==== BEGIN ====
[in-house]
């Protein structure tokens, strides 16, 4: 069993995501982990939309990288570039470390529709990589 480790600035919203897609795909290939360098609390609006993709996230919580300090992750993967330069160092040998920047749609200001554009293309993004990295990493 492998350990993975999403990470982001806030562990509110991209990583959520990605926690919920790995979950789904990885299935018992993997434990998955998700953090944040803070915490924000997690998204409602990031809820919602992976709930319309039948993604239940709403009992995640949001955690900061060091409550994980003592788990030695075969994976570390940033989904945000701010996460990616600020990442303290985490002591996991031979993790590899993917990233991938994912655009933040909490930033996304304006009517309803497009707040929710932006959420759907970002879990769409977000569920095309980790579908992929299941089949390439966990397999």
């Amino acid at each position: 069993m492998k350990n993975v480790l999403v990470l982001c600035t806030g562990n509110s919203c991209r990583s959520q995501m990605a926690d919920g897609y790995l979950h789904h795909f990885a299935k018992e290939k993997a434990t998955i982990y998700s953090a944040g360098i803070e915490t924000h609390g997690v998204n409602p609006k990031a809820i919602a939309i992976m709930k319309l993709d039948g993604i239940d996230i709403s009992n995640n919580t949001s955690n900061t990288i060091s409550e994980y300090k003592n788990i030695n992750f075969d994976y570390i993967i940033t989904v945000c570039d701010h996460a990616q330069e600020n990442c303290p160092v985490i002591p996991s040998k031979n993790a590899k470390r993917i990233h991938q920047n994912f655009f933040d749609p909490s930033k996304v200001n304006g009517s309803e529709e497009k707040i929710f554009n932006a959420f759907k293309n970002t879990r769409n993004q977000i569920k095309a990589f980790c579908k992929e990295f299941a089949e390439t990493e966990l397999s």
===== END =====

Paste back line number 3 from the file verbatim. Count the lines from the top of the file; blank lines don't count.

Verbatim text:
């Amino acid at each position: 069993m492998k350990n993975v480790l999403v990470l982001c600035t806030g562990n509110s919203c991209r990583s959520q995501m990605a926690d919920g897609y790995l979950h789904h795909f990885a299935k018992e290939k993997a434990t998955i982990y998700s953090a944040g360098i803070e915490t924000h609390g997690v998204n409602p609006k990031a809820i919602a939309i992976m709930k319309l993709d039948g993604i239940d996230i709403s009992n995640n919580t949001s955690n900061t990288i060091s409550e994980y300090k003592n788990i030695n992750f075969d994976y570390i993967i940033t989904v945000c570039d701010h996460a990616q330069e600020n990442c303290p160092v985490i002591p996991s040998k031979n993790a590899k470390r993917i990233h991938q920047n994912f655009f933040d749609p909490s930033k996304v200001n304006g009517s309803e529709e497009k707040i929710f554009n932006a959420f759907k293309n970002t879990r769409n993004q977000i569920k095309a990589f980790c579908k992929e990295f299941a089949e390439t990493e966990l397999s």